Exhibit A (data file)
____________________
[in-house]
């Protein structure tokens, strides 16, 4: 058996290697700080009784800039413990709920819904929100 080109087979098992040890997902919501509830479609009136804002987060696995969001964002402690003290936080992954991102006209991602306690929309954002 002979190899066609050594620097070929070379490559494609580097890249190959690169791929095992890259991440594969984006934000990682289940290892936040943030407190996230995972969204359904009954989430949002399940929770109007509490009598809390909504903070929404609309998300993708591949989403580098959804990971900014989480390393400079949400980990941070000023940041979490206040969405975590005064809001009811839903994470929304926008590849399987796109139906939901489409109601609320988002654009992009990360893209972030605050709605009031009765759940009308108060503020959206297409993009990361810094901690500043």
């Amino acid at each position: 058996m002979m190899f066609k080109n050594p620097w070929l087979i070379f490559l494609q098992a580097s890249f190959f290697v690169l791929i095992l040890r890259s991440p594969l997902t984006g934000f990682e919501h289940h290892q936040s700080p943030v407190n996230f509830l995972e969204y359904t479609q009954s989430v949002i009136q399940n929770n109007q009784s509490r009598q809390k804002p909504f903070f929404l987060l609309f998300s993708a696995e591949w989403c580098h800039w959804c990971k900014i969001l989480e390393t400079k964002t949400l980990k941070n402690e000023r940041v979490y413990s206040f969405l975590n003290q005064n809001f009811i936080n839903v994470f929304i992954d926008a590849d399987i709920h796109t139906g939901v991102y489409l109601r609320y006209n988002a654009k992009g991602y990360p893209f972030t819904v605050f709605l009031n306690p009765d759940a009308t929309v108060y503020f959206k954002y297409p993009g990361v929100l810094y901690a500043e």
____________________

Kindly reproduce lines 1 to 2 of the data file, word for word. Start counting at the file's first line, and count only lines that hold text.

[in-house]
């Protein structure tokens, strides 16, 4: 058996290697700080009784800039413990709920819904929100 080109087979098992040890997902919501509830479609009136804002987060696995969001964002402690003290936080992954991102006209991602306690929309954002 002979190899066609050594620097070929070379490559494609580097890249190959690169791929095992890259991440594969984006934000990682289940290892936040943030407190996230995972969204359904009954989430949002399940929770109007509490009598809390909504903070929404609309998300993708591949989403580098959804990971900014989480390393400079949400980990941070000023940041979490206040969405975590005064809001009811839903994470929304926008590849399987796109139906939901489409109601609320988002654009992009990360893209972030605050709605009031009765759940009308108060503020959206297409993009990361810094901690500043």